A bacterial infection can cause neck and throat problems, leading to inflammation and a neck lump. Many of these may treated with prescription antibiotics. These include:

Other possible causes

There are other, less common causes of neck lumps. Allergic reactions to medicine and food can cause neck lumps. A stone in the salivary duct, which can block saliva, can also cause a neck lump.

Other symptoms associated with a neck lump

Because a neck lump can be caused by such a variety of conditions and diseases, there can be many other possible related symptoms. Some people will have no symptoms. Others will have some symptoms that are related to the condition that’s causing the neck lump.

If your neck lump is caused by an infection and your lymph nodes are enlarged, you might also have a sore throat, difficulty swallowing, or pain in the ear. If your neck lump is blocking your airway, you might also have trouble breathing or sound hoarse when you speak.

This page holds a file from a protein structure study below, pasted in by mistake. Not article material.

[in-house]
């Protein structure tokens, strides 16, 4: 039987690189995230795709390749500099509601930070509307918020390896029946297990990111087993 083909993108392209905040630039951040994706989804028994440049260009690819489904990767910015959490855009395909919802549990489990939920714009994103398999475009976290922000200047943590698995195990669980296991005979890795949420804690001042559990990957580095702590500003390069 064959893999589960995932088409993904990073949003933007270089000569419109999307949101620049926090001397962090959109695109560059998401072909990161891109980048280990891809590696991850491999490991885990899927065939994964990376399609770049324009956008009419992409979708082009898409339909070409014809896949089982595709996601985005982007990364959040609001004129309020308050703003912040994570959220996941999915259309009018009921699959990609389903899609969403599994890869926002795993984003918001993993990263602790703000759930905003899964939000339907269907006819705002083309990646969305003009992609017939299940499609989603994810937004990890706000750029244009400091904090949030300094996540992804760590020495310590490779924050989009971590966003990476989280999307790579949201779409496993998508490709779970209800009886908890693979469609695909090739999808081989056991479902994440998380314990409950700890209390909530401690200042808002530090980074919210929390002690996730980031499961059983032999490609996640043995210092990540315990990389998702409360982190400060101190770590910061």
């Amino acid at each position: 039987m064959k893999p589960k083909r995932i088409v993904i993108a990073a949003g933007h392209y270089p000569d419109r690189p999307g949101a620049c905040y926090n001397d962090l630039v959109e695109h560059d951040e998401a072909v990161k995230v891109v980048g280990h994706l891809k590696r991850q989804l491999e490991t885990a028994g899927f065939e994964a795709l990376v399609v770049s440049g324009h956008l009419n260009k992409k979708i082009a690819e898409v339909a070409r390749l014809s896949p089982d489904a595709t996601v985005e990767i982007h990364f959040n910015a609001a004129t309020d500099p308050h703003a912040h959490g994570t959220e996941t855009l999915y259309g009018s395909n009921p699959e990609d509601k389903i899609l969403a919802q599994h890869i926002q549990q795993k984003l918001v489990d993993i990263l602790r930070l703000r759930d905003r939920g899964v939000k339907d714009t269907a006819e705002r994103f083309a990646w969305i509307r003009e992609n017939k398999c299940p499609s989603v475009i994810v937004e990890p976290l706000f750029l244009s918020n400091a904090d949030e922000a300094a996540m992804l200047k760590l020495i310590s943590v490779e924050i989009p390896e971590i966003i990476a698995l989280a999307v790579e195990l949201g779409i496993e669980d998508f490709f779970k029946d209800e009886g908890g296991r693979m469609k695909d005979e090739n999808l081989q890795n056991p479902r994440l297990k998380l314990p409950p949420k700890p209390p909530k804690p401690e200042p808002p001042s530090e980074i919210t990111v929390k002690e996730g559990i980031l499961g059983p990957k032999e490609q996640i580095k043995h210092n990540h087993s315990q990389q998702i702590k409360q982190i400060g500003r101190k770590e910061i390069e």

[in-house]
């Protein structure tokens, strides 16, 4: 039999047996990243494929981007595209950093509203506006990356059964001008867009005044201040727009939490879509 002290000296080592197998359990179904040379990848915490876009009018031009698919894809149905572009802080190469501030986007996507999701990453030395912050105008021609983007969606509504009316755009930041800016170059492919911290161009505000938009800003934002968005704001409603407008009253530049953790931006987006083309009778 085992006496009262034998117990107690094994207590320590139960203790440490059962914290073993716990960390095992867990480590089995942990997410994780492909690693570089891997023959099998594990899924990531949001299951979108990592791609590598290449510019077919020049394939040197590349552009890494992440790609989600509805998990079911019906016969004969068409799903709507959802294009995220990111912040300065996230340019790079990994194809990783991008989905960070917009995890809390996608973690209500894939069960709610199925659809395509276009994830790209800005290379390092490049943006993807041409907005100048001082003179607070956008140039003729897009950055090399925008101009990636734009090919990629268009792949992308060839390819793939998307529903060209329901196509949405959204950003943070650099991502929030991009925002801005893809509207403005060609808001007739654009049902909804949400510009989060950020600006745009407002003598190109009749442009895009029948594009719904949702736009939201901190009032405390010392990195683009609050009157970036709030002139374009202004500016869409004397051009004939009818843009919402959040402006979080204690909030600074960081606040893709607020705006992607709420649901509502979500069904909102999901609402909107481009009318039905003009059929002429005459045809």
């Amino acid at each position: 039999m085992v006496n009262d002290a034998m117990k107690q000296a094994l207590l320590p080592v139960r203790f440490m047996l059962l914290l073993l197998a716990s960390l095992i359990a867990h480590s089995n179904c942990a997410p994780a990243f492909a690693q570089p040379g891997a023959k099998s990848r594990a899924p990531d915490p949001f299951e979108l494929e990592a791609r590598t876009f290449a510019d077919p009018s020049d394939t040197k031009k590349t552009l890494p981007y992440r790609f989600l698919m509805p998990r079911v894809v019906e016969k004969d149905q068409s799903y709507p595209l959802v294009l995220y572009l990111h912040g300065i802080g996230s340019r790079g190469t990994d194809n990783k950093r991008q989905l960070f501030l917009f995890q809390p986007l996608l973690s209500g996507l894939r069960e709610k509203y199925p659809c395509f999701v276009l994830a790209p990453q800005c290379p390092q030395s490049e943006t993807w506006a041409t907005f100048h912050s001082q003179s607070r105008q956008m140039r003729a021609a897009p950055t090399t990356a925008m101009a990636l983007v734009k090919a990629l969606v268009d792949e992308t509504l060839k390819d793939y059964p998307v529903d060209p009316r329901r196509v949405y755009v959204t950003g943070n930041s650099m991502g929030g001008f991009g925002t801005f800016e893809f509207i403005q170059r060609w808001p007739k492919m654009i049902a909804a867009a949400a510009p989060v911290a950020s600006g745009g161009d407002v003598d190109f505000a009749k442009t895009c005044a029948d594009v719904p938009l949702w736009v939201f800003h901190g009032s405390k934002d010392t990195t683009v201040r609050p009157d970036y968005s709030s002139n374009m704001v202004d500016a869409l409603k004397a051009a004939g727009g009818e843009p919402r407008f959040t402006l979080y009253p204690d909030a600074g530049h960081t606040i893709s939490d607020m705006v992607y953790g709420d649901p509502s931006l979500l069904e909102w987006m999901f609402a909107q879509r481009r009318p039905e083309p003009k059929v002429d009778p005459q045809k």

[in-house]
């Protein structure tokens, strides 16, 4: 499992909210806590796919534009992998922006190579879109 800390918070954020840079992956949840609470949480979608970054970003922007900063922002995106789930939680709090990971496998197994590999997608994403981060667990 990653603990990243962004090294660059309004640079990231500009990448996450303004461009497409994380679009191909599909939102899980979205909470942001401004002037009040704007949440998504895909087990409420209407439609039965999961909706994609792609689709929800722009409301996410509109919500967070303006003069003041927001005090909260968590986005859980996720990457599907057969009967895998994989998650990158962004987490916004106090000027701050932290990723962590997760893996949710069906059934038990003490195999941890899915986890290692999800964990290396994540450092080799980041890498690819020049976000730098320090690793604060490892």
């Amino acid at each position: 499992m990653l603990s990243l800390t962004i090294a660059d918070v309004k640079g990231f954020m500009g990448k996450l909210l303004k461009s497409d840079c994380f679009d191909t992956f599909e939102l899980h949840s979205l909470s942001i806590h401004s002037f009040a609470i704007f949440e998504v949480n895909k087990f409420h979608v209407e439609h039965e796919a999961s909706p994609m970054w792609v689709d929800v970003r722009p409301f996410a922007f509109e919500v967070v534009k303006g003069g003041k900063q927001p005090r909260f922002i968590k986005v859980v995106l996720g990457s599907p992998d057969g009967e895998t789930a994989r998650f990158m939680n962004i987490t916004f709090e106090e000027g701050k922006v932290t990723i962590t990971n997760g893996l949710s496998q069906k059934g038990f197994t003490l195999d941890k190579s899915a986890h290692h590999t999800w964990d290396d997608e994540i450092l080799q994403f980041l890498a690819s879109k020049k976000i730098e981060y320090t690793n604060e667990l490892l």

Sometimes people with neck lumps that are caused by cancer have skin changes around the area. They may also have blood or phlegm in their saliva.

What to expect when you visit your doctor

Your doctor will likely want to ask you about your health history, including details on your lifestyle habits and your symptoms. Your doctor will want to know how long you’ve been smoking or drinking and how much you drink and smoke on a daily basis. Your doctor will also want to know when your symptoms started and how severe they are. This will be followed by a physical exam.